Speculation has roamed from blaming the anthrax vaccine that troops received, to depleted-uranium weapons, to intense exposure to pollution from burning oil wells. Now, a provocative article in the Economist suggests that the symptoms may be the result of neurochemical warfare. Specifically, that troops were exposed to acetylcholinesterase inhibitors (AChEis) found in pesticides used to protect the troops from sand flies, in the nerve gas Sarin, and in pyridostigmine bromide pills given to troops as pre-treatment against nerve gas. AChEis prevent the breakdown of the neurotransmitter acetylcholine, causing it to remain in the synpase for longer than it should. This causes those neurons to fire excessively, causing abnormal brain and muscle activity as well as possible loss of white matter (myelin).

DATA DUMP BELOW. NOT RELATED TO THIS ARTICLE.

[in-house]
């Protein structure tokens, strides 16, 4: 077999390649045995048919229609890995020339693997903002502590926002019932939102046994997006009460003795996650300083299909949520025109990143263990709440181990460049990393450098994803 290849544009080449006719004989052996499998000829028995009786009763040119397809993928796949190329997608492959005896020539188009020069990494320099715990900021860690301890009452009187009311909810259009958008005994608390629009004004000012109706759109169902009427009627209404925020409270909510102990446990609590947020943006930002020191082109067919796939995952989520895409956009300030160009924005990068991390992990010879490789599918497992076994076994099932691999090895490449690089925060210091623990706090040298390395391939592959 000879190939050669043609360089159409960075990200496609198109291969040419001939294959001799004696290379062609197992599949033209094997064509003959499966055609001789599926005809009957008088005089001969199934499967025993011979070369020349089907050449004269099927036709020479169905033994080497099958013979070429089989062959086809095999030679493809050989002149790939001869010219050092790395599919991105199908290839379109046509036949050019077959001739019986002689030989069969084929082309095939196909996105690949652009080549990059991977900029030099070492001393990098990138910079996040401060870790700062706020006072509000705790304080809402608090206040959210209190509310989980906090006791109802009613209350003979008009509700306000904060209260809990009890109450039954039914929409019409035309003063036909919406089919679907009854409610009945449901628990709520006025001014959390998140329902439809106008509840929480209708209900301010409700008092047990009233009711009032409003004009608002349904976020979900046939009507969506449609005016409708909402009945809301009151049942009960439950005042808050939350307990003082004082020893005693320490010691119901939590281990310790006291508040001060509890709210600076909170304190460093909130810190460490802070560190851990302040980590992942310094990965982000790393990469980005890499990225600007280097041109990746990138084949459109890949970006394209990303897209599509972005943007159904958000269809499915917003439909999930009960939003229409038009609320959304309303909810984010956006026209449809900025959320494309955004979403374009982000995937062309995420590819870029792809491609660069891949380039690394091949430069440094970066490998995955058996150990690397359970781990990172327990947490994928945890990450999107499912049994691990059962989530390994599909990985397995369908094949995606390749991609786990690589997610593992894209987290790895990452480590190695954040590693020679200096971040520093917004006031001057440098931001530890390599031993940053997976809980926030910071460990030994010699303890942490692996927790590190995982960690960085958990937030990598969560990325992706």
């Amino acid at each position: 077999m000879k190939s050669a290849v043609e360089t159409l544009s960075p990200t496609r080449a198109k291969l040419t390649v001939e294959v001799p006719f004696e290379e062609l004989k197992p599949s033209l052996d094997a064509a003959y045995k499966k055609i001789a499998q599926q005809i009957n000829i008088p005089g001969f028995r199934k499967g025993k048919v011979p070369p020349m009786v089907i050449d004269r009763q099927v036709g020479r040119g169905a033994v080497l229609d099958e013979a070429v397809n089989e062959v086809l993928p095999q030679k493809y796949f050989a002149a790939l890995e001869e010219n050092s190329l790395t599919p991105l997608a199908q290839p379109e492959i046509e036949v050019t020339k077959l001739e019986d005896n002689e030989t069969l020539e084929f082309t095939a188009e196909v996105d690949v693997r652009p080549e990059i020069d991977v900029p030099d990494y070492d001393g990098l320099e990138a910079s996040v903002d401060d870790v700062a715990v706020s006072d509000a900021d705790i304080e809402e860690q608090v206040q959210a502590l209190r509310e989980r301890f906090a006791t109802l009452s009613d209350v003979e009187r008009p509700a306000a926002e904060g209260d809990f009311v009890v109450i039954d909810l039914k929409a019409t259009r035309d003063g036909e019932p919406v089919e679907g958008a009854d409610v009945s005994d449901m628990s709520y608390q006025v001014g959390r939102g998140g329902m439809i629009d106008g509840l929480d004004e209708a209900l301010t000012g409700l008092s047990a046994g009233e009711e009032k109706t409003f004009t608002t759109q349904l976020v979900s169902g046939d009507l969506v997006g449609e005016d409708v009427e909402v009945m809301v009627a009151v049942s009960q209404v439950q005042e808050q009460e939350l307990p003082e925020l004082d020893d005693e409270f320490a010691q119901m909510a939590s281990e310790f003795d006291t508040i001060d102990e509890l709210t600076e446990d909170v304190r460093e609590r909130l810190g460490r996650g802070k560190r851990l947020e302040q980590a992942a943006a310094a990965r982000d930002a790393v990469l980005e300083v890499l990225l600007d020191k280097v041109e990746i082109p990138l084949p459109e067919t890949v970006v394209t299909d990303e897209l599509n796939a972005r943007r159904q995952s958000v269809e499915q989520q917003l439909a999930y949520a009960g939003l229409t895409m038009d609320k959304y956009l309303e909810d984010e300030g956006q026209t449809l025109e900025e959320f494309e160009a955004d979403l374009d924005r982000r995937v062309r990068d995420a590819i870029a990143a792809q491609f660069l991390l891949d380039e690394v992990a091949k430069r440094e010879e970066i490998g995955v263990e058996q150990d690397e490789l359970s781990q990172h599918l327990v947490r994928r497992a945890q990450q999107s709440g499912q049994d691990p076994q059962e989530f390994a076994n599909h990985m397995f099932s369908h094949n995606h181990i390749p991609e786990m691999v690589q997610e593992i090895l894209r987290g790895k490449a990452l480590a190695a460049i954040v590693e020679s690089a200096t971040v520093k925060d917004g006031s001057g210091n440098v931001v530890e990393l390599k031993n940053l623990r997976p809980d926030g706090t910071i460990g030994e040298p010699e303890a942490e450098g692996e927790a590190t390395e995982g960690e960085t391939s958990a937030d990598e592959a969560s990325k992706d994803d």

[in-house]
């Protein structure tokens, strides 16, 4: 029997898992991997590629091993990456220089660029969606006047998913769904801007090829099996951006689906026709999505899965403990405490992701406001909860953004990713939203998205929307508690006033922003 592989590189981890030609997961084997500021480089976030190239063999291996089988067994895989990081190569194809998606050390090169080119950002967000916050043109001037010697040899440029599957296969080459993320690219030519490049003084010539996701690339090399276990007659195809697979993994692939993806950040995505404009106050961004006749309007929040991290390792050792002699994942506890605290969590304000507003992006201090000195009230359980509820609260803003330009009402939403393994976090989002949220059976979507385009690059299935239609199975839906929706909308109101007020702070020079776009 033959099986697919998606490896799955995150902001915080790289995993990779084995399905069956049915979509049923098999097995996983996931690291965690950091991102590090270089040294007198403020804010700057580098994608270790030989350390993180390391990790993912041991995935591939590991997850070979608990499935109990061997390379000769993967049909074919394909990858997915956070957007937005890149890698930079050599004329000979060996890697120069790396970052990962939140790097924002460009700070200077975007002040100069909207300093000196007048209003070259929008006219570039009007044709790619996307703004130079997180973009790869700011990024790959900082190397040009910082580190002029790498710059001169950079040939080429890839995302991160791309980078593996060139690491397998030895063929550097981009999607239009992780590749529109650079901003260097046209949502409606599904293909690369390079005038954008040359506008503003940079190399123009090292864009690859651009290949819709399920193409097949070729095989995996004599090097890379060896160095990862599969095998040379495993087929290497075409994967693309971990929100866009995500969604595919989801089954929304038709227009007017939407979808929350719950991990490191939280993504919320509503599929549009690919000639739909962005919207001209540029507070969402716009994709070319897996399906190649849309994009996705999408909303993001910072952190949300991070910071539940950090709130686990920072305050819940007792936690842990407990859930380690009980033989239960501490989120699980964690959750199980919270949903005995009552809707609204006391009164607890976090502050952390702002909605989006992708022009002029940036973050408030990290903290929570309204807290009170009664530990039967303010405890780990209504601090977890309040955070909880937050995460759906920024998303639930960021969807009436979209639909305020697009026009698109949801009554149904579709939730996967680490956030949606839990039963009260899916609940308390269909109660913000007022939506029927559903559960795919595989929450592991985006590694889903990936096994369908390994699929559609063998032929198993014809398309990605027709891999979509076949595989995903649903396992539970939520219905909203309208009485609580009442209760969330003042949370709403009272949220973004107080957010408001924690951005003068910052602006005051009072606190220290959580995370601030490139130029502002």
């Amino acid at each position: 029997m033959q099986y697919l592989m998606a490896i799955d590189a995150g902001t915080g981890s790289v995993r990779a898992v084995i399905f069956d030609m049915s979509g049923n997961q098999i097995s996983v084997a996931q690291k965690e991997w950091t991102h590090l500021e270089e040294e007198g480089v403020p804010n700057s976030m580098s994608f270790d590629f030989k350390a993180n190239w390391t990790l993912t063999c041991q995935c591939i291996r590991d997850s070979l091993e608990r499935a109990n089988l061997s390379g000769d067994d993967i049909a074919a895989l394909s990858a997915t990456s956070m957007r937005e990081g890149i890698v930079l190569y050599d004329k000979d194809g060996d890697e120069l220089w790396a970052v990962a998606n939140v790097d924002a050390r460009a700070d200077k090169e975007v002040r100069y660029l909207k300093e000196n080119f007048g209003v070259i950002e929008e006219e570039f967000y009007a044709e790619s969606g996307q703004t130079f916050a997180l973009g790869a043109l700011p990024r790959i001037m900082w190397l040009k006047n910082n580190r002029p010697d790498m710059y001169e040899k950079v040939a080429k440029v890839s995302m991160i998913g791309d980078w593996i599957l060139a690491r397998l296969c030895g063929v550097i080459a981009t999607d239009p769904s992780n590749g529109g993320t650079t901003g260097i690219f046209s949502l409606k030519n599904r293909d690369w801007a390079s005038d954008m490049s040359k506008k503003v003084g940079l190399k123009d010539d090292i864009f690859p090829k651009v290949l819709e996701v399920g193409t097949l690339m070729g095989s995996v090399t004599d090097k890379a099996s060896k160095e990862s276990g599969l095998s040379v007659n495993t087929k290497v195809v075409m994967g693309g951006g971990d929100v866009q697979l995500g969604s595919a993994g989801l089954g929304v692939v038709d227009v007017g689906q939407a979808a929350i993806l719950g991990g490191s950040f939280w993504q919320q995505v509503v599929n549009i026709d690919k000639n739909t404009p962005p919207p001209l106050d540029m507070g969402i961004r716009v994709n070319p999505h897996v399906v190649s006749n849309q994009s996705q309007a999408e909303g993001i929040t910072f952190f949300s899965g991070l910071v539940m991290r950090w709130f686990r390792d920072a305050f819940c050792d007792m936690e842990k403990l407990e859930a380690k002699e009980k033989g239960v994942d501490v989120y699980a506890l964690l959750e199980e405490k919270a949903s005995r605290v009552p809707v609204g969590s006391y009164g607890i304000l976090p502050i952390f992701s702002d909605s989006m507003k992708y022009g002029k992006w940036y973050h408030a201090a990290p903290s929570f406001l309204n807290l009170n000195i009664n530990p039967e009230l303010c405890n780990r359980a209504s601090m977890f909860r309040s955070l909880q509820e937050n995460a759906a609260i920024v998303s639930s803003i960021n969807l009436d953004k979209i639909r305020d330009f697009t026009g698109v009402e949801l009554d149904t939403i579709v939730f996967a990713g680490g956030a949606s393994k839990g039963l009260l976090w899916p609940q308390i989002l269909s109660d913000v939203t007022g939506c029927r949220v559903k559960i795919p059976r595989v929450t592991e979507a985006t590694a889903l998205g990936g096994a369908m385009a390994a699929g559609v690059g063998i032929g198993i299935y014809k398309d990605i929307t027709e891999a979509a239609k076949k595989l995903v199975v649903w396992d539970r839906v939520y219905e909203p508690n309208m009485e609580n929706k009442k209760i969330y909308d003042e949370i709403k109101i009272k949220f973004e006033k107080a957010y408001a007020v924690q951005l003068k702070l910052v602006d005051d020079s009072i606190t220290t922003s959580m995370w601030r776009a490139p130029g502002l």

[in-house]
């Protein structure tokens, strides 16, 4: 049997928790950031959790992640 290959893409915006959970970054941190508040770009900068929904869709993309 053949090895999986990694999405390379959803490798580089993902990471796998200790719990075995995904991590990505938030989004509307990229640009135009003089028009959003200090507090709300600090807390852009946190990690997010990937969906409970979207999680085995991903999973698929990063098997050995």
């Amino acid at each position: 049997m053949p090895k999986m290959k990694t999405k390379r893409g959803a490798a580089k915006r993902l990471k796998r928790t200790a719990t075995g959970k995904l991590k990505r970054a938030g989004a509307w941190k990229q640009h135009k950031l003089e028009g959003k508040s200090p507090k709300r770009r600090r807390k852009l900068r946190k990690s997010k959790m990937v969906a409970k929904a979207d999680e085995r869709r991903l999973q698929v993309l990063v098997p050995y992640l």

Dr. Beatrice Golomb, whose theory is currently published in PNAS, points out that severe exposure to AChEis mimics the range of chronic symptoms that many veterans suffering from Gulf War Syndrome report. more...
Tuesday, March 18, 2008
Posted by Patrick McComb at 6:14 PM